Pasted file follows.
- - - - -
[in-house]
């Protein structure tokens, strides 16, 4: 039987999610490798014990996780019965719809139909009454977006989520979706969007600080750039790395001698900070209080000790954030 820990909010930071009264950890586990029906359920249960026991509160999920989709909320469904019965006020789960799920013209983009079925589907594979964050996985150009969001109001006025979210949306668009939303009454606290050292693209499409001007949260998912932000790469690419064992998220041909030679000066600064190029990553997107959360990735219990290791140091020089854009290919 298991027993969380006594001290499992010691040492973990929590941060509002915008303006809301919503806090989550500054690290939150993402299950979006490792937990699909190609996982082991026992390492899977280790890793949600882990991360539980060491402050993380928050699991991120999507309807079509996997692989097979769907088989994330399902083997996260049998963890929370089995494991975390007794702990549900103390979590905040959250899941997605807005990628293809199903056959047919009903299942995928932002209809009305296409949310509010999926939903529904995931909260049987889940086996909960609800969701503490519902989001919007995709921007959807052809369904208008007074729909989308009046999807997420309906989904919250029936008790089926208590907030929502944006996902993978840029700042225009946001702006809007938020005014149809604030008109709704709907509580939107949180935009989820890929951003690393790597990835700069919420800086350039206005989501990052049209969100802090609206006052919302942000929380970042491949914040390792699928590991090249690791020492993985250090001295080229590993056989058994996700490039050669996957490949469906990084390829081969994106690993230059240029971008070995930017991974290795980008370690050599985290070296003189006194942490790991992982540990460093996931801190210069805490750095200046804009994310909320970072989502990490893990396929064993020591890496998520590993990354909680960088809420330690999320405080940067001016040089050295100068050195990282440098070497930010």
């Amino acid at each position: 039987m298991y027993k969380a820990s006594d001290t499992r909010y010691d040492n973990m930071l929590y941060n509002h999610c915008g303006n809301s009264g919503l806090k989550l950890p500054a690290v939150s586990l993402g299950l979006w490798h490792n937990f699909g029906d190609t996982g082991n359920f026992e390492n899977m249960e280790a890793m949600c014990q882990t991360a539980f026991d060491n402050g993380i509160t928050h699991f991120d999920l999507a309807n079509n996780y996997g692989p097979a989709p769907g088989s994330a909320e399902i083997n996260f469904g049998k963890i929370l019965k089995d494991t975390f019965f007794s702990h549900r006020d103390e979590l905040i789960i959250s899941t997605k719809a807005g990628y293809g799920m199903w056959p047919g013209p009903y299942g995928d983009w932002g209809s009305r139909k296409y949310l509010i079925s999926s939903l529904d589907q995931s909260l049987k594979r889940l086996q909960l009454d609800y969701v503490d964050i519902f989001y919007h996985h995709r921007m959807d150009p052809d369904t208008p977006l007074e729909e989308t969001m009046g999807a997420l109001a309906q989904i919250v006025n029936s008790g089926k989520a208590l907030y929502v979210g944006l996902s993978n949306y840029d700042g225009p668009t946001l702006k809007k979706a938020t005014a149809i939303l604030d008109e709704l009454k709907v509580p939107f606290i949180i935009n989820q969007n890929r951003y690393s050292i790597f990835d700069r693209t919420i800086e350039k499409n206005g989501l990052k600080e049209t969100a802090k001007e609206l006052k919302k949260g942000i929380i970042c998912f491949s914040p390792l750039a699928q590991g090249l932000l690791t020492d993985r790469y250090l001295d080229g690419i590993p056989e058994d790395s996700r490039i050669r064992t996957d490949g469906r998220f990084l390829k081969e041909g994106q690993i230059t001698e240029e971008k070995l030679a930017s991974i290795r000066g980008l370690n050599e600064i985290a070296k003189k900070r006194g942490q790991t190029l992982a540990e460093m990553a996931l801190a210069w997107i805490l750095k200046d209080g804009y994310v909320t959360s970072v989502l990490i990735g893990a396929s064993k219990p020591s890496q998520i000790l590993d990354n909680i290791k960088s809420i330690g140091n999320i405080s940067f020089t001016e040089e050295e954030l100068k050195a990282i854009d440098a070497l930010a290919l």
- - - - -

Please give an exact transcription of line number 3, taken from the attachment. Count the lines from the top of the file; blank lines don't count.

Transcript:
């Amino acid at each position: 039987m298991y027993k969380a820990s006594d001290t499992r909010y010691d040492n973990m930071l929590y941060n509002h999610c915008g303006n809301s009264g919503l806090k989550l950890p500054a690290v939150s586990l993402g299950l979006w490798h490792n937990f699909g029906d190609t996982g082991n359920f026992e390492n899977m249960e280790a890793m949600c014990q882990t991360a539980f026991d060491n402050g993380i509160t928050h699991f991120d999920l999507a309807n079509n996780y996997g692989p097979a989709p769907g088989s994330a909320e399902i083997n996260f469904g049998k963890i929370l019965k089995d494991t975390f019965f007794s702990h549900r006020d103390e979590l905040i789960i959250s899941t997605k719809a807005g990628y293809g799920m199903w056959p047919g013209p009903y299942g995928d983009w932002g209809s009305r139909k296409y949310l509010i079925s999926s939903l529904d589907q995931s909260l049987k594979r889940l086996q909960l009454d609800y969701v503490d964050i519902f989001y919007h996985h995709r921007m959807d150009p052809d369904t208008p977006l007074e729909e989308t969001m009046g999807a997420l109001a309906q989904i919250v006025n029936s008790g089926k989520a208590l907030y929502v979210g944006l996902s993978n949306y840029d700042g225009p668009t946001l702006k809007k979706a938020t005014a149809i939303l604030d008109e709704l009454k709907v509580p939107f606290i949180i935009n989820q969007n890929r951003y690393s050292i790597f990835d700069r693209t919420i800086e350039k499409n206005g989501l990052k600080e049209t969100a802090k001007e609206l006052k919302k949260g942000i929380i970042c998912f491949s914040p390792l750039a699928q590991g090249l932000l690791t020492d993985r790469y250090l001295d080229g690419i590993p056989e058994d790395s996700r490039i050669r064992t996957d490949g469906r998220f990084l390829k081969e041909g994106q690993i230059t001698e240029e971008k070995l030679a930017s991974i290795r000066g980008l370690n050599e600064i985290a070296k003189k900070r006194g942490q790991t190029l992982a540990e460093m990553a996931l801190a210069w997107i805490l750095k200046d209080g804009y994310v909320t959360s970072v989502l990490i990735g893990a396929s064993k219990p020591s890496q998520i000790l590993d990354n909680i290791k960088s809420i330690g140091n999320i405080s940067f020089t001016e040089e050295e954030l100068k050195a990282i854009d440098a070497l930010a290919l």